Congressman Anthony D’Esposito wants George Santos booted out of Congress


It has been a busy week on the House floor, especially for U.S. Rep. Anthony D’Esposito. He not only passed his Law Enforcement Officers Bill of Rights, but spoke out in support of a resolution to expel his fellow Long Island Republican representative, George Santos.

The resolution was reportedly first introduced by a Democratic House member from California, U.S. Rep. Robert Garcia.

Santos was indicted this month, accused of 13 counts of wire fraud, money laundering, theft of public funds, and making materially false statements to the U.S. House of Representatives.

Last week, D’Esposito took to the podium to urge the bipartisan House Ethics Committee to take swift action in getting rid Santos, who he called a “pathological liar.” The House ultimately voted to refer the resolution to the House Ethics Committee instead of voting on the resolution itself.

“I was the first member of Congress to say that he should resign, but unfortunately, the fact of the matter is that in order for a member to be expelled, you need two thirds of the vote of Congress,” D’Esposito said. “They don’t have the numbers, so that’s the problem.

“I don’t think that George should serve another day in Congress. The quickest way to rid this institution of this stain is to refer this issue to the House Ethics Committee.”

With 18 months to go until the general election, seven candidates have already put their hats in the ring looking to take over Santos’ district. Former Democratic Hempstead town supervisor Laura Gillen and Olympian Sarah Hughes seek to face D’Esposito for his seat in the fourth congressional district.

Gillen lost to D’Esposito in November’s election, but recently said in her official announcement she is running again “because public service can be a noble calling that makes people’s lives better.” However, “too many in Washington care about political gamesmanship, sound bites and photo opportunities than actually making real progress for our families.”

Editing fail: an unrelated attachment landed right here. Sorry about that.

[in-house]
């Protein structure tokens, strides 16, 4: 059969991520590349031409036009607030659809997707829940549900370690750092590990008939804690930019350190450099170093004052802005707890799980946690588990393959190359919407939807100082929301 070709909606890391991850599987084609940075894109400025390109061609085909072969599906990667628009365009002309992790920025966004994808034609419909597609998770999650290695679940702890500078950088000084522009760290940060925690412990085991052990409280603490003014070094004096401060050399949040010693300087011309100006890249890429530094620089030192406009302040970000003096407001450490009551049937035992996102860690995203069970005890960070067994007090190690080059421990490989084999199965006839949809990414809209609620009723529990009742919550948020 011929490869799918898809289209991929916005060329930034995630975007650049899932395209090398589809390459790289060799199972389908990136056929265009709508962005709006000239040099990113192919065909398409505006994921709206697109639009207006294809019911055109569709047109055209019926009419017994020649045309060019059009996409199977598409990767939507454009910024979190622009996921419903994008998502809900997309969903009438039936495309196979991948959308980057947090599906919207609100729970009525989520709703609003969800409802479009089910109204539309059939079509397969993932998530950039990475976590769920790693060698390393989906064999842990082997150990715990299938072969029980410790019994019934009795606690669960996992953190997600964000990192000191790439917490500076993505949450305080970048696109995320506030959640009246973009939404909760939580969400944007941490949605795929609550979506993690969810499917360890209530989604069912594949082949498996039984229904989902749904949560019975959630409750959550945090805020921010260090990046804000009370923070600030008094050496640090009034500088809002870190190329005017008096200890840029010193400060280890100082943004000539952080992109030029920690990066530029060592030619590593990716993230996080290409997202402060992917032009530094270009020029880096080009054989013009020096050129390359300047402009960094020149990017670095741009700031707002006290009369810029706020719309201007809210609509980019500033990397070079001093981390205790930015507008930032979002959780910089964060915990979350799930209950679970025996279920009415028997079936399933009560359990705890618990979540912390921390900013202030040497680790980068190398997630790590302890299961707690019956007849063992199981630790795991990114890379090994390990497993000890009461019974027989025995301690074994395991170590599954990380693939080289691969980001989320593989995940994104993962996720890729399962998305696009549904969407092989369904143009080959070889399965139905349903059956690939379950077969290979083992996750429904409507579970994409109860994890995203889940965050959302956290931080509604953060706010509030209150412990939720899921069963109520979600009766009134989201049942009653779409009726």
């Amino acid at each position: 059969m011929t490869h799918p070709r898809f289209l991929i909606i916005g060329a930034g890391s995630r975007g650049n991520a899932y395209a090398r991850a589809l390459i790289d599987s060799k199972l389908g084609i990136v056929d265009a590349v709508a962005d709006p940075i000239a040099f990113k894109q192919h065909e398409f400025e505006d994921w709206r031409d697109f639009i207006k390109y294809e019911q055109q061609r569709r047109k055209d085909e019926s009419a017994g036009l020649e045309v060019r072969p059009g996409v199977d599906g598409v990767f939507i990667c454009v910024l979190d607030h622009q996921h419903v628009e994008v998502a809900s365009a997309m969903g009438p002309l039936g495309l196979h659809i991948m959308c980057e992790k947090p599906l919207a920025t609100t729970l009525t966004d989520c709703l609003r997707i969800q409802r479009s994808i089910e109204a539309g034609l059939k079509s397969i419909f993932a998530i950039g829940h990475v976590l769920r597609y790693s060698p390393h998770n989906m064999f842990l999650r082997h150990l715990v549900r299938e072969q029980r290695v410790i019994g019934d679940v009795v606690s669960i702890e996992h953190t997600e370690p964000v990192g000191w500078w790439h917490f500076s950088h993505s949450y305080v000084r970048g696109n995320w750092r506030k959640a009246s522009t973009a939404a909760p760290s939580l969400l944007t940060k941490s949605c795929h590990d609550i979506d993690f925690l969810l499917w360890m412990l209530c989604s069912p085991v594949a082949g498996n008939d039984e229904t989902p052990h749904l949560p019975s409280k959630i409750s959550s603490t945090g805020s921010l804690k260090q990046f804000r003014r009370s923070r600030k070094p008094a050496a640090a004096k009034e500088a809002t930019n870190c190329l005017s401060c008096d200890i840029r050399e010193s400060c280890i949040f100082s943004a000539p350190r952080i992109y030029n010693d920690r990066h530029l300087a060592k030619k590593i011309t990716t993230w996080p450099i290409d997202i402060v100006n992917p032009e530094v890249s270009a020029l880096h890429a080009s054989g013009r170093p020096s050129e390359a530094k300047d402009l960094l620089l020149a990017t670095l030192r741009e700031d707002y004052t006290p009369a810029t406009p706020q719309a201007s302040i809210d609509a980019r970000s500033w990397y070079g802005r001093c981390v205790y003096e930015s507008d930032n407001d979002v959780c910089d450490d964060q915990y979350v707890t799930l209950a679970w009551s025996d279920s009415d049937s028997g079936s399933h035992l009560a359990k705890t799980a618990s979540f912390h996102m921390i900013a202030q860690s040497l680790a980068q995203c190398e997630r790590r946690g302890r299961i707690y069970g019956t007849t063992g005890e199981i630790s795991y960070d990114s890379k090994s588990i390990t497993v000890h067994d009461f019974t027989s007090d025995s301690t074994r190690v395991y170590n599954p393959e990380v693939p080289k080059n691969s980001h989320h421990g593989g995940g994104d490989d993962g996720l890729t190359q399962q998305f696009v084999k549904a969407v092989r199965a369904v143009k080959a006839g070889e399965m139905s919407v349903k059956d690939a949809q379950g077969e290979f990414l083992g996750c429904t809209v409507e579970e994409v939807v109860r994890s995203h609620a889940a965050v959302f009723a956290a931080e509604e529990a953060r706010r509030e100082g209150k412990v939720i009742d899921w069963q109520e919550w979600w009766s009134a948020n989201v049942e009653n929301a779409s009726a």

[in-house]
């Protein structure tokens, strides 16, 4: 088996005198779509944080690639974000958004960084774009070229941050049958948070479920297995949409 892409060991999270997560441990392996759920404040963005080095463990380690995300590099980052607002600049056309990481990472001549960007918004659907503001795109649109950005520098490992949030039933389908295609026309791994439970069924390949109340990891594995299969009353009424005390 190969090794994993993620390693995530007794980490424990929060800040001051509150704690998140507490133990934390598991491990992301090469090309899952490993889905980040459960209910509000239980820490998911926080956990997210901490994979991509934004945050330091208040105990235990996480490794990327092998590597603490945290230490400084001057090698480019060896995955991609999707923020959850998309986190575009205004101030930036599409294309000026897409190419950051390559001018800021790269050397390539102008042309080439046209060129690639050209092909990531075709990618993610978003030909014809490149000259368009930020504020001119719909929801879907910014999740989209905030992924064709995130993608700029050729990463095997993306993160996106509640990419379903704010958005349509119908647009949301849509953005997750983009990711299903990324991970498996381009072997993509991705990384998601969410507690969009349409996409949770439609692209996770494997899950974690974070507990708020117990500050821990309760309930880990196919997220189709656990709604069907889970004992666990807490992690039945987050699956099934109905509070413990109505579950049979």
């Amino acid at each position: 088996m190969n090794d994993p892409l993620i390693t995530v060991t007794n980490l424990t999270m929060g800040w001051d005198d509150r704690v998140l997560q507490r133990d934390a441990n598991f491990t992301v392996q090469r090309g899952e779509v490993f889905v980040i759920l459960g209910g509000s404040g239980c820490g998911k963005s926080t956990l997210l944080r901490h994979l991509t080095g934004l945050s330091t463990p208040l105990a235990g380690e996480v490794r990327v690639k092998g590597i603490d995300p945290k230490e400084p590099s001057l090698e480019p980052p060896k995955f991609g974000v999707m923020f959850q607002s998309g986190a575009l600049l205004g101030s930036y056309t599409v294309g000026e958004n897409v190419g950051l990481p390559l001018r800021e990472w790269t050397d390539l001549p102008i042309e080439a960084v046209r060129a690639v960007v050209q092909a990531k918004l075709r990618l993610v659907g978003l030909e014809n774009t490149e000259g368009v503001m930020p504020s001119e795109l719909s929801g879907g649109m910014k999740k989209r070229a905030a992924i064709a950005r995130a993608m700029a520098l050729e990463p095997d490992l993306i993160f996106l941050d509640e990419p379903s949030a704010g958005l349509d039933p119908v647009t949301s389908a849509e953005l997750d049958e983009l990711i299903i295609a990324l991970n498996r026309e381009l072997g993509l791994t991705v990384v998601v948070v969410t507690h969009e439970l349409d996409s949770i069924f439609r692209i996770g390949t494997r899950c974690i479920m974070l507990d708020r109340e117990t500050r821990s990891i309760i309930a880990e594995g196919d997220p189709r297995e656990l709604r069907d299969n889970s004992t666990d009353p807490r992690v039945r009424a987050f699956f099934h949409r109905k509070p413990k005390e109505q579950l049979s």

Gillen previously told the Herald one of the reasons she decided to run was because of the Republican position on the national debt crisis. The GOP insist President Biden reduce spending before they will agree to raise the debt ceiling.

D’Esposito recently helped House Republicans pass the Limit, Save, Grow Act of 2023, which is intended to increase the federal debt limit and decrease spending. The bill also quashes several tax credits, modifies the permitting process and other requirements for energy projects, expands work requirements for the Supplemental Nutrition Assistance Program, and nullifies actions by the federal education department to suspend federal student loan payments, discharge debt and implement a new income-driven repayment plan. 

D’Esposito dispelled concerns the bill would make financial cuts to Veterans Affairs. Instead, he said it essentially caps discretionary spending and decreases the spending level for fiscal 2024.

“It grows the economy, it saves taxpayers money, and it protects veterans, defense spending, Social Security and Medicare,” D’Esposito said. “We believe the Limit, Save, Grow Act is exactly what this country needed, and more importantly, it was this first step in negotiations with the president and the Senate.”

With the Santos “stain” potentially damaging the reputation of the Republican Party, Democrats could come out in full force to reclaim his district, D’Esposito’s and others to take back the House, where the GOP maintains a very slim majority.

Reflecting on the policies and efforts brought forth by his colleagues such as Hempstead Town Supervisor Don Clavin, Oyster Bay Town Supervisor Joseph Saladino and North Hempstead Town Supervisor Jennifer DeSena, D’Esposito believes voters aren’t focused on the alleged misdeeds of one man, but looking at what the party is doing as a whole.

“I don’t believe Santos has tainted Republicans,” D’Esposito said. “I think voters see that the Republican way of governing Nassau County and Long Island is the right one.

“I’m preparing the same way I’ve prepared for every election in my life, and that is working hard now. It’s delivering on promises.”